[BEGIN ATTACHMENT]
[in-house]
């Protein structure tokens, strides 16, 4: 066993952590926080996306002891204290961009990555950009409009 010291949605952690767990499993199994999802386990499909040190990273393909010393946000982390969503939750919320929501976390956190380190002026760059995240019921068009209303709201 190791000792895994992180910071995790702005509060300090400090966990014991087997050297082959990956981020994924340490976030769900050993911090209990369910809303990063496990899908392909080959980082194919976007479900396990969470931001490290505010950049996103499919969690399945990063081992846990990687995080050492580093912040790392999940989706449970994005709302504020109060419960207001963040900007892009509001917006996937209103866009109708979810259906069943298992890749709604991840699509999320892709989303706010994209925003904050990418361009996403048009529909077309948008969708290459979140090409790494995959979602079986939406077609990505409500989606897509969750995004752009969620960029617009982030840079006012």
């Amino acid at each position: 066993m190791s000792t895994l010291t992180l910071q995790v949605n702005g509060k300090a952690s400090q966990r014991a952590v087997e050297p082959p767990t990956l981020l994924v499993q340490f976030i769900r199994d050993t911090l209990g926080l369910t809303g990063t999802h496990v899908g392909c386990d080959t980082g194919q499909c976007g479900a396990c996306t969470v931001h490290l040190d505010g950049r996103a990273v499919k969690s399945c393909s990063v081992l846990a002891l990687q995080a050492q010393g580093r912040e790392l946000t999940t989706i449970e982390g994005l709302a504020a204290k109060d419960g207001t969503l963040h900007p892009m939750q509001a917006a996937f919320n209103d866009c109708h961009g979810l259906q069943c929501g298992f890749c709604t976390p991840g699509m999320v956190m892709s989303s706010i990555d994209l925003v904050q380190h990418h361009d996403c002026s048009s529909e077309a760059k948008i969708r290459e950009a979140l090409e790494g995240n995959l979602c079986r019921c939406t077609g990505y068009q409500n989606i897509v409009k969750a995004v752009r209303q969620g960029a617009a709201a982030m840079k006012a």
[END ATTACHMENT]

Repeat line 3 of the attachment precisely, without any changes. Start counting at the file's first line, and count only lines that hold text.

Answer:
């Amino acid at each position: 066993m190791s000792t895994l010291t992180l910071q995790v949605n702005g509060k300090a952690s400090q966990r014991a952590v087997e050297p082959p767990t990956l981020l994924v499993q340490f976030i769900r199994d050993t911090l209990g926080l369910t809303g990063t999802h496990v899908g392909c386990d080959t980082g194919q499909c976007g479900a396990c996306t969470v931001h490290l040190d505010g950049r996103a990273v499919k969690s399945c393909s990063v081992l846990a002891l990687q995080a050492q010393g580093r912040e790392l946000t999940t989706i449970e982390g994005l709302a504020a204290k109060d419960g207001t969503l963040h900007p892009m939750q509001a917006a996937f919320n209103d866009c109708h961009g979810l259906q069943c929501g298992f890749c709604t976390p991840g699509m999320v956190m892709s989303s706010i990555d994209l925003v904050q380190h990418h361009d996403c002026s048009s529909e077309a760059k948008i969708r290459e950009a979140l090409e790494g995240n995959l979602c079986r019921c939406t077609g990505y068009q409500n989606i897509v409009k969750a995004v752009r209303q969620g960029a617009a709201a982030m840079k006012a």